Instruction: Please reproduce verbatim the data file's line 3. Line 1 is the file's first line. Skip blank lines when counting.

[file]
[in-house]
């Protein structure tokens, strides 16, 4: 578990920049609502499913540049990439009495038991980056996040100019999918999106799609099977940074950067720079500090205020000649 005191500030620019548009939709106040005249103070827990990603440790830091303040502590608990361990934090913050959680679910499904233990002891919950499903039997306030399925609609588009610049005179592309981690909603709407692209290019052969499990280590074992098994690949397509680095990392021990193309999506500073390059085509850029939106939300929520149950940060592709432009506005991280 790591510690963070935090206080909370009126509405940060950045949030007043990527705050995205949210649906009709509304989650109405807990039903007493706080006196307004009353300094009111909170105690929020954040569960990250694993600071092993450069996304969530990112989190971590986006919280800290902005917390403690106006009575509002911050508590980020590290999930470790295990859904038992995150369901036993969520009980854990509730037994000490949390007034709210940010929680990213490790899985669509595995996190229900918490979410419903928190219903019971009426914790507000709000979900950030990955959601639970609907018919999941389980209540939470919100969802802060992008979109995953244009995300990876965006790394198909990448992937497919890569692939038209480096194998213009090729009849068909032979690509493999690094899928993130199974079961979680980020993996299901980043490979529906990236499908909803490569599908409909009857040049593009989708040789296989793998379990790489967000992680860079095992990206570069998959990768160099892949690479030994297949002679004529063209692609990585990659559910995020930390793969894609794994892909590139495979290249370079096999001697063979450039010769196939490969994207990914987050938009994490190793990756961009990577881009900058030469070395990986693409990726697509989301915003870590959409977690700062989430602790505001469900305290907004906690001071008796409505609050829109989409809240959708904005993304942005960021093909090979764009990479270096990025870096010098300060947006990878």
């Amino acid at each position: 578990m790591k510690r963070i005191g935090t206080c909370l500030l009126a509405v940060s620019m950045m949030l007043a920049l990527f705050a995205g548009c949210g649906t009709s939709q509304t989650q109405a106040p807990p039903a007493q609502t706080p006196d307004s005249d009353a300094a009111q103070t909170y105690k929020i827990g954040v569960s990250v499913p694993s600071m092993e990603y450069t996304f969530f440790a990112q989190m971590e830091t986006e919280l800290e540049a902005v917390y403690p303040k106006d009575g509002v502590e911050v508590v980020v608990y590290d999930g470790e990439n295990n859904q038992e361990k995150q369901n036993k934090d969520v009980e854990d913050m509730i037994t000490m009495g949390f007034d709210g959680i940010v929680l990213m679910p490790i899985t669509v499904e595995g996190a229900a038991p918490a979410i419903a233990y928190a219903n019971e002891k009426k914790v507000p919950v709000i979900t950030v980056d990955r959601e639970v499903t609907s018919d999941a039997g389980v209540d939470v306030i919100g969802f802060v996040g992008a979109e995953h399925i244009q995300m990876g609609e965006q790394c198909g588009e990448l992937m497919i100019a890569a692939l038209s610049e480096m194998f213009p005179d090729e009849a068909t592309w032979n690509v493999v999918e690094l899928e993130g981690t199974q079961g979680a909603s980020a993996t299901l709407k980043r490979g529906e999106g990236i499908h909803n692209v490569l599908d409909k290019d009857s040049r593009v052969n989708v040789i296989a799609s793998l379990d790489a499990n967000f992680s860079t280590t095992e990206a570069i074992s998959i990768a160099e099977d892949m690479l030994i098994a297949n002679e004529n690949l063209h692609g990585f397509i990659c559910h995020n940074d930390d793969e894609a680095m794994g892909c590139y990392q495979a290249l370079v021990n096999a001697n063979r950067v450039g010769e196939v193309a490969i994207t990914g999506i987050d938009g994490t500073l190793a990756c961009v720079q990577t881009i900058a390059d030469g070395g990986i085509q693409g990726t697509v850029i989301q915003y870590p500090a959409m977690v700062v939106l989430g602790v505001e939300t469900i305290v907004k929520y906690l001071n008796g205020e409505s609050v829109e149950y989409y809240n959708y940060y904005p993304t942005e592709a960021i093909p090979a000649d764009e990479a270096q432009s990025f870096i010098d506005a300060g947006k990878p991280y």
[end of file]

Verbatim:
């Amino acid at each position: 578990m790591k510690r963070i005191g935090t206080c909370l500030l009126a509405v940060s620019m950045m949030l007043a920049l990527f705050a995205g548009c949210g649906t009709s939709q509304t989650q109405a106040p807990p039903a007493q609502t706080p006196d307004s005249d009353a300094a009111q103070t909170y105690k929020i827990g954040v569960s990250v499913p694993s600071m092993e990603y450069t996304f969530f440790a990112q989190m971590e830091t986006e919280l800290e540049a902005v917390y403690p303040k106006d009575g509002v502590e911050v508590v980020v608990y590290d999930g470790e990439n295990n859904q038992e361990k995150q369901n036993k934090d969520v009980e854990d913050m509730i037994t000490m009495g949390f007034d709210g959680i940010v929680l990213m679910p490790i899985t669509v499904e595995g996190a229900a038991p918490a979410i419903a233990y928190a219903n019971e002891k009426k914790v507000p919950v709000i979900t950030v980056d990955r959601e639970v499903t609907s018919d999941a039997g389980v209540d939470v306030i919100g969802f802060v996040g992008a979109e995953h399925i244009q995300m990876g609609e965006q790394c198909g588009e990448l992937m497919i100019a890569a692939l038209s610049e480096m194998f213009p005179d090729e009849a068909t592309w032979n690509v493999v999918e690094l899928e993130g981690t199974q079961g979680a909603s980020a993996t299901l709407k980043r490979g529906e999106g990236i499908h909803n692209v490569l599908d409909k290019d009857s040049r593009v052969n989708v040789i296989a799609s793998l379990d790489a499990n967000f992680s860079t280590t095992e990206a570069i074992s998959i990768a160099e099977d892949m690479l030994i098994a297949n002679e004529n690949l063209h692609g990585f397509i990659c559910h995020n940074d930390d793969e894609a680095m794994g892909c590139y990392q495979a290249l370079v021990n096999a001697n063979r950067v450039g010769e196939v193309a490969i994207t990914g999506i987050d938009g994490t500073l190793a990756c961009v720079q990577t881009i900058a390059d030469g070395g990986i085509q693409g990726t697509v850029i989301q915003y870590p500090a959409m977690v700062v939106l989430g602790v505001e939300t469900i305290v907004k929520y906690l001071n008796g205020e409505s609050v829109e149950y989409y809240n959708y940060y904005p993304t942005e592709a960021i093909p090979a000649d764009e990479a270096q432009s990025f870096i010098d506005a300060g947006k990878p991280y």